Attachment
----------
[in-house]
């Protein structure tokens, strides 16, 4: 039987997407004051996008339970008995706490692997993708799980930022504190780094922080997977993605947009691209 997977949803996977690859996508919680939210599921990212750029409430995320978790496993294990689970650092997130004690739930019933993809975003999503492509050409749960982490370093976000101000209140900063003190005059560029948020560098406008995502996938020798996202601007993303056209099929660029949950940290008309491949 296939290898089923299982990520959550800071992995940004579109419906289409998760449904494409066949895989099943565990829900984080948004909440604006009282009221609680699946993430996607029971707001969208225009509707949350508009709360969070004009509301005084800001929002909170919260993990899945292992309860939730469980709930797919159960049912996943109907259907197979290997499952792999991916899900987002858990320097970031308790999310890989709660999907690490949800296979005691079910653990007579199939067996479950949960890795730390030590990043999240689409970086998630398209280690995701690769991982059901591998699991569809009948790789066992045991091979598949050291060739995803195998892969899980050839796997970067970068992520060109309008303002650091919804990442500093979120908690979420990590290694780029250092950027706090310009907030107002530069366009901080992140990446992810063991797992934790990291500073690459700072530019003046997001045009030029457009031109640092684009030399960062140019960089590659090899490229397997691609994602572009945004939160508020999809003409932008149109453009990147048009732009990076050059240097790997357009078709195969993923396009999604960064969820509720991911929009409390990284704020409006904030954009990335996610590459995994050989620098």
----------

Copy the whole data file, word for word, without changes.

[in-house]
């Protein structure tokens, strides 16, 4: 039987997407004051996008339970008995706490692997993708799980930022504190780094922080997977993605947009691209 997977949803996977690859996508919680939210599921990212750029409430995320978790496993294990689970650092997130004690739930019933993809975003999503492509050409749960982490370093976000101000209140900063003190005059560029948020560098406008995502996938020798996202601007993303056209099929660029949950940290008309491949 296939290898089923299982990520959550800071992995940004579109419906289409998760449904494409066949895989099943565990829900984080948004909440604006009282009221609680699946993430996607029971707001969208225009509707949350508009709360969070004009509301005084800001929002909170919260993990899945292992309860939730469980709930797919159960049912996943109907259907197979290997499952792999991916899900987002858990320097970031308790999310890989709660999907690490949800296979005691079910653990007579199939067996479950949960890795730390030590990043999240689409970086998630398209280690995701690769991982059901591998699991569809009948790789066992045991091979598949050291060739995803195998892969899980050839796997970067970068992520060109309008303002650091919804990442500093979120908690979420990590290694780029250092950027706090310009907030107002530069366009901080992140990446992810063991797992934790990291500073690459700072530019003046997001045009030029457009031109640092684009030399960062140019960089590659090899490229397997691609994602572009945004939160508020999809003409932008149109453009990147048009732009990076050059240097790997357009078709195969993923396009999604960064969820509720991911929009409390990284704020409006904030954009990335996610590459995994050989620098």